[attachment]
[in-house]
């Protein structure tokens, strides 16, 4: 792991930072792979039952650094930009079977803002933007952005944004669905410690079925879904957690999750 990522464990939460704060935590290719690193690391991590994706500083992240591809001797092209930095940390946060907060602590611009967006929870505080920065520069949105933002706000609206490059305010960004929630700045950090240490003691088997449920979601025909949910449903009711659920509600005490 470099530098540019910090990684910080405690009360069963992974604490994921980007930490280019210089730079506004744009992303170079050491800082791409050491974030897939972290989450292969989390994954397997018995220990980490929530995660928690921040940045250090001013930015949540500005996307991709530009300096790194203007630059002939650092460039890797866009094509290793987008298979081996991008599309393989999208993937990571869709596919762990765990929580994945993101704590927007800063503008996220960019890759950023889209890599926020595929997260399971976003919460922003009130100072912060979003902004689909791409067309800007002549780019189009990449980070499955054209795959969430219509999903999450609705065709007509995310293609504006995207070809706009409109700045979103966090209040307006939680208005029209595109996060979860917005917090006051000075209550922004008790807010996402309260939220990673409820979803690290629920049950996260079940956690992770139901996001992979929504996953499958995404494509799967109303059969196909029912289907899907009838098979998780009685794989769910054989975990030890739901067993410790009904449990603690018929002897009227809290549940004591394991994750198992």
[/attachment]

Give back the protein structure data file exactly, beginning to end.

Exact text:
[in-house]
């Protein structure tokens, strides 16, 4: 792991930072792979039952650094930009079977803002933007952005944004669905410690079925879904957690999750 990522464990939460704060935590290719690193690391991590994706500083992240591809001797092209930095940390946060907060602590611009967006929870505080920065520069949105933002706000609206490059305010960004929630700045950090240490003691088997449920979601025909949910449903009711659920509600005490 470099530098540019910090990684910080405690009360069963992974604490994921980007930490280019210089730079506004744009992303170079050491800082791409050491974030897939972290989450292969989390994954397997018995220990980490929530995660928690921040940045250090001013930015949540500005996307991709530009300096790194203007630059002939650092460039890797866009094509290793987008298979081996991008599309393989999208993937990571869709596919762990765990929580994945993101704590927007800063503008996220960019890759950023889209890599926020595929997260399971976003919460922003009130100072912060979003902004689909791409067309800007002549780019189009990449980070499955054209795959969430219509999903999450609705065709007509995310293609504006995207070809706009409109700045979103966090209040307006939680208005029209595109996060979860917005917090006051000075209550922004008790807010996402309260939220990673409820979803690290629920049950996260079940956690992770139901996001992979929504996953499958995404494509799967109303059969196909029912289907899907009838098979998780009685794989769910054989975990030890739901067993410790009904449990603690018929002897009227809290549940004591394991994750198992």